Reviewed by Elizabeth Talbott

Liesl has been kept in the attic of her house ever since her father grew progressively sick and then died. Her stepmother Augusta hates her and keeps her there, feeding her meager meals and rarely allowing her to leave. Liesl draws to pass the time and does little else. Three days after her father’s death, she receives two unexpected visitors: a ghost named Po, who is neither a boy nor a girl, and his ghostly pet Bundle, who is neither a dog nor a cat. Po agrees to try to find her father on the other side in exchange for a drawing; Po discovers that her father wants to go home and Liesl is the only one who can help him.

Liesl and Po’s journey intertwines with Will’s, an apprentice to a cruel alchemist who accidentally mixes up Liesl’s father’s ashes with the greatest magic ever created. Po and Liesl take this magic and embark on a wonderful and strange journey, with both friends and enemies following them, to take Liesl’s father to his proper resting place.

Lauren Oliver opens Liesl & Po with an explanation of the circumstances that led her to write the book: her best friend died and she wrote the book as way of coping with it. I can definitely see that reflected in the story and I feel that anyone who has lost a loved one can relate to it, not just children.

Liesl’s life in the attic is simply miserable and she goes through her days robotically, without any real excitement. Sunlight has also disappeared, leaving the world cold and gray. The lovely charcoal drawings illustrate this feeling wonderfully. They are a physical representation of Lauren Oliver’s own feelings in the months after her friend’s passing.

Liesl and Po’s journey to lay her father to rest is symbolic of anyone’s personal journey in accepting a death of a loved one and saying goodbye to that person. I love that the setting and time period of the book is unspecified, so the reader can imagine it as taking place wherever and whenever. Liesl & Po deals with death in a way that doesn’t talk down to children and acknowledges that children can (and have to) deal with death on their own terms.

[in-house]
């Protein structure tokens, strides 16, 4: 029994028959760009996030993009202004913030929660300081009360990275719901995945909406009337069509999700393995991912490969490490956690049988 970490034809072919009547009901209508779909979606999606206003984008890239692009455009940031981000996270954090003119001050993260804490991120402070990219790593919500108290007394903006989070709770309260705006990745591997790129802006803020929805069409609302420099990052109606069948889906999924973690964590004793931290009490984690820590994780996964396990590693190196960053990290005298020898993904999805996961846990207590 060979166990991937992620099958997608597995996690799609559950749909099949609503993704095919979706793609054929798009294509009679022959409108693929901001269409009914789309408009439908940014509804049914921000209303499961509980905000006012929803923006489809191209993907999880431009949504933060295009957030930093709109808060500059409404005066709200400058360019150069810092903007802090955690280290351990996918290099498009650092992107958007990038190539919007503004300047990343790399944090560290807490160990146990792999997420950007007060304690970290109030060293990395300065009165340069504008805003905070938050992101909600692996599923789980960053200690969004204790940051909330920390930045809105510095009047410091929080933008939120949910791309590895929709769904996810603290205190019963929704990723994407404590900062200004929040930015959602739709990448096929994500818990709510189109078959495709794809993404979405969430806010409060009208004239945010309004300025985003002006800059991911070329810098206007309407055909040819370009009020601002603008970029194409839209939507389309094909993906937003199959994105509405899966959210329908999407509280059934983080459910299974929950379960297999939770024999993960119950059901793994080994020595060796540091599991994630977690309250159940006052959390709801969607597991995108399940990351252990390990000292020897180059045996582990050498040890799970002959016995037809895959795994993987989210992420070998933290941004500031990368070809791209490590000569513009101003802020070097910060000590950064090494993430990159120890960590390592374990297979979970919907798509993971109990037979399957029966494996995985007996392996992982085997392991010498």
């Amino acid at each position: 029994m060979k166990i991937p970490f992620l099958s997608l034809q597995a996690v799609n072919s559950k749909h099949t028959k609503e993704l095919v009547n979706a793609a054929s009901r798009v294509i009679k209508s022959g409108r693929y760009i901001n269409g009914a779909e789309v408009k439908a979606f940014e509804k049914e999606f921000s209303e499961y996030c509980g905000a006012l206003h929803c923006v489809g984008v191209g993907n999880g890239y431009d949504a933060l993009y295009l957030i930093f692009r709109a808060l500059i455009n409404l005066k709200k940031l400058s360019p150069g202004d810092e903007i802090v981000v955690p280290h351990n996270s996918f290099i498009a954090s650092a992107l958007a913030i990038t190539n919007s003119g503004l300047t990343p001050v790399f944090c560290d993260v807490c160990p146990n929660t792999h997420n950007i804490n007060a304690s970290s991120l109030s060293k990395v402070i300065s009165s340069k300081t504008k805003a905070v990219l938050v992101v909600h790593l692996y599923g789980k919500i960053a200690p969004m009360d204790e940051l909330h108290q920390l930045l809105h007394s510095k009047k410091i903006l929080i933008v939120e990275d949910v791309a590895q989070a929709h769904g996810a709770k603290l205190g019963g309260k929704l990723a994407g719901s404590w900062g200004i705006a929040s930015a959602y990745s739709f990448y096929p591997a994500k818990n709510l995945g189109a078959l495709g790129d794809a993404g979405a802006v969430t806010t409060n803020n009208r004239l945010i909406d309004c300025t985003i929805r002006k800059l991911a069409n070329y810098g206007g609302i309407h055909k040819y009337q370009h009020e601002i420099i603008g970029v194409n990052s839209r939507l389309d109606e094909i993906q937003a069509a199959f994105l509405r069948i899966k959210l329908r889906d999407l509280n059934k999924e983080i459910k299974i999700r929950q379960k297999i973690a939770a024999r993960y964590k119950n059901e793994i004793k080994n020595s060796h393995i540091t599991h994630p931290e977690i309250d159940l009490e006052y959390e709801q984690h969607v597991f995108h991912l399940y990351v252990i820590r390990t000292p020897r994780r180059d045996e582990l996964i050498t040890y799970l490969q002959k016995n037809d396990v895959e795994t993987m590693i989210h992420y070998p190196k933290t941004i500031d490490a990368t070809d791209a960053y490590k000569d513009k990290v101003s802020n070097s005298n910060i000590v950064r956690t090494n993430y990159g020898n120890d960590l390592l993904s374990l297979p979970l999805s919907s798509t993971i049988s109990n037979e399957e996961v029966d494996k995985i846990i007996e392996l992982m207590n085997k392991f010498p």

Although the tale is fairly dark, Lauren Oliver tempers it with humor, levity, magic, and unique characters. Liesl, Will, and Po’s unlikely friendship is delightful and they have their own very different personalities and states of being. They were all alone in the world and found solace in each other in the grayscale world they live in. Liesl is surprisingly creative and brave for a girl who unquestioningly stayed in the attic for so long. Po is an enigmatic being that seems to become more and more human as it stays in the living world. Will is an abused child and has insecurities as a result, but remains a good and loyal friend to Liesl. The other characters, namely the adults in the story besides Liesl’s father, are flat characters that are simply villainous. This aspect gives the story a fairy or folk tale feel.

I enjoyed Liesl & Po very much and found Lauren Oliver’s prose engaging and lyrical. Those who enjoyed Neil Gaiman’s The Graveyard Book or Lemony Snicket’s Series of Unfortunate Events books are likely to enjoy Liesl & Po as well.

Rating: 4/5

Elizabeth is a student at Cal State Long Beach. She laughs a lot, loves cats, and lives for music and books. You can read her blog here: http://titania86-fishmuffins.blogspot.com/.

Review copy was provided free of any obligation by HarperCollins. No monetary or any other form of compensation was received.